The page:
I enjoy history, especially when I can match up certain events which occurred simultaneously in different places, making for an interesting snapshot of the world at a particular moment in time.
Two events juxtaposed create a different story than either would individually.
Seventy-five years ago this week the classic Disney movie Fantasia debuted in the United States. It was the third Disney movie, preceded by Snow White in 1937 and Pinocchio a bit earlier in 1940.
Story number two also occurred seventy-five years ago this week, as the Nazi’s were locking down the Warsaw Ghetto in Poland.
The Warsaw Ghetto was an area of less than one and a half square miles where 400,000 Jews were herded and sealed in. Most were eventually transported to concentration camps and killed, many others died in the ghetto. A small percentage survived.
The same week, German bombers destroyed the city of Coventry, England, which included a 14th century cathedral near and dear to the hearts of the English. In retaliation, the British launched nighttime bombing raids on military targets near the city of Hamburg, Germany. Within a month, the British would begin to bomb civilian targets in Germany, something they chose to avoid until then.
It was an awful time in world history.
Meanwhile, across the ocean in America, viewers flocked to see Fantasia, listening in amazing and new “Fantasound.” It sold out theaters for months. As a matter of fact, Fantasia played on Broadway in New York for 57 consecutive weeks. (The opening night proceeds were donated to British war relief)
All kinds of art are the deep breath of relief that everyone needs living in the midst of evil, no matter where or when. Sometimes it is best to confront issues head on, but other times it is good to escape from life’s problems. Art provides escape.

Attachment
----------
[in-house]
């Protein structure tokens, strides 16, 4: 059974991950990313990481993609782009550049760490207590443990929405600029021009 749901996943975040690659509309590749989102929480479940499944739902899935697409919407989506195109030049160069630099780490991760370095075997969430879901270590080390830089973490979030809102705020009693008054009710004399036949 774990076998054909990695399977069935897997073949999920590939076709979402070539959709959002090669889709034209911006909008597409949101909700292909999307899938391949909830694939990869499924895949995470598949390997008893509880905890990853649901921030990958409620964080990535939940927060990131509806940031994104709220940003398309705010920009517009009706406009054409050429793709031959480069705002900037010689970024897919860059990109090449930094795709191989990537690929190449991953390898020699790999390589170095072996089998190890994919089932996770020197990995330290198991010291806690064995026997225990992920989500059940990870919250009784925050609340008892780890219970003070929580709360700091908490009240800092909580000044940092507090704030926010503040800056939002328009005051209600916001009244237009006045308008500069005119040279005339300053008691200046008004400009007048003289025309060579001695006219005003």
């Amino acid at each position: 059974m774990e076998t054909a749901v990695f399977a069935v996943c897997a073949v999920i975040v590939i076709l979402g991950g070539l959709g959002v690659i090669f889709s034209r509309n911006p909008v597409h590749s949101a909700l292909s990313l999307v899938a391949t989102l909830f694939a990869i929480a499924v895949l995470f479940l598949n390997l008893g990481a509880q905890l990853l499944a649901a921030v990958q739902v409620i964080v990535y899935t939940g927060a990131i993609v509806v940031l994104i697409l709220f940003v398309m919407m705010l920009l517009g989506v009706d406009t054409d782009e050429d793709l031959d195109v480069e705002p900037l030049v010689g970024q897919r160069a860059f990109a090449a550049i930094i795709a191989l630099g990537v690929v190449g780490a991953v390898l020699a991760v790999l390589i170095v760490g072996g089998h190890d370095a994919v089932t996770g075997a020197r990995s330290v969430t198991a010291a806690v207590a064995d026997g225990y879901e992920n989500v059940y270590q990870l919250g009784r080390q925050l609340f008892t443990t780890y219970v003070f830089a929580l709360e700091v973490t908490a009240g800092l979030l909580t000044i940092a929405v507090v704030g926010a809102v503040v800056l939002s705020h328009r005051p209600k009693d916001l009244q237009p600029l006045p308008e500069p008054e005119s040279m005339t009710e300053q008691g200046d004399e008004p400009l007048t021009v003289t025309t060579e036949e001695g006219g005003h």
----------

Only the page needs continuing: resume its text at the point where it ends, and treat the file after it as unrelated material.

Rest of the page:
As authors develop a personal “brand” in their work, one of the variables each need to decide is whether they write to make readers escape or engage life. The line is usually drawn between fiction (escape) and non-fiction (engage).
Often, Christian writers want to do both, but do better at one than the other. They might write a great story that transports the reader, but the lesson takeaway is veiled and not obvious. Conversely, a great lesson packaged in story form can often come across wooden or preachy.
There are exceptions to this of course, but few and far between. The ability to do both well requires great and rare talent.
ISIS, terrorist attacks, trafficking, drug trade, wars, Ebola, nuclear weapon proliferation, refugees, climate change, violence in the cities, churches closing, genders changing, leaders failing, earthquakes rumbling, fires burning, campus shooting, storms raging.
We certainly need to engage problems to solve them, but you can’t blame people for wanting to escape it all sometimes. For humans, it’s part of our spiritual fabric, knitted together by the Creator, yearning for the day when we escape this world for a much, much better one.
Until then we provide both engagement and escape. It’s called publishing.